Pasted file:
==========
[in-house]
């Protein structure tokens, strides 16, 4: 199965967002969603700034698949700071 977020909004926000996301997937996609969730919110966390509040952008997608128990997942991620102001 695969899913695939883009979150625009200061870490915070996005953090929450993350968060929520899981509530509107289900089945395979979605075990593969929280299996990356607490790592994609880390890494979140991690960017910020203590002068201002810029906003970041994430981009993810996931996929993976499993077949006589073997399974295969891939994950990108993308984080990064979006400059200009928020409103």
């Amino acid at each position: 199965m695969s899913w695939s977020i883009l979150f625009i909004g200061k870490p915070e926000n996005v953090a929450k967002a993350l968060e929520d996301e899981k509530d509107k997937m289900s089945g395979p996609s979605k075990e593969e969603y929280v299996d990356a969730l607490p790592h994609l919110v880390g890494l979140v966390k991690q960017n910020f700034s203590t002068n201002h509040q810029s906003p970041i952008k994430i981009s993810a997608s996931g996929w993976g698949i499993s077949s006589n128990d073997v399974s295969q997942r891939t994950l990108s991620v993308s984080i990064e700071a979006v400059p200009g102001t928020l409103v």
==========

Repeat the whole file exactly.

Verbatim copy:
[in-house]
């Protein structure tokens, strides 16, 4: 199965967002969603700034698949700071 977020909004926000996301997937996609969730919110966390509040952008997608128990997942991620102001 695969899913695939883009979150625009200061870490915070996005953090929450993350968060929520899981509530509107289900089945395979979605075990593969929280299996990356607490790592994609880390890494979140991690960017910020203590002068201002810029906003970041994430981009993810996931996929993976499993077949006589073997399974295969891939994950990108993308984080990064979006400059200009928020409103």
């Amino acid at each position: 199965m695969s899913w695939s977020i883009l979150f625009i909004g200061k870490p915070e926000n996005v953090a929450k967002a993350l968060e929520d996301e899981k509530d509107k997937m289900s089945g395979p996609s979605k075990e593969e969603y929280v299996d990356a969730l607490p790592h994609l919110v880390g890494l979140v966390k991690q960017n910020f700034s203590t002068n201002h509040q810029s906003p970041i952008k994430i981009s993810a997608s996931g996929w993976g698949i499993s077949s006589n128990d073997v399974s295969q997942r891939t994950l990108s991620v993308s984080i990064e700071a979006v400059p200009g102001t928020l409103v």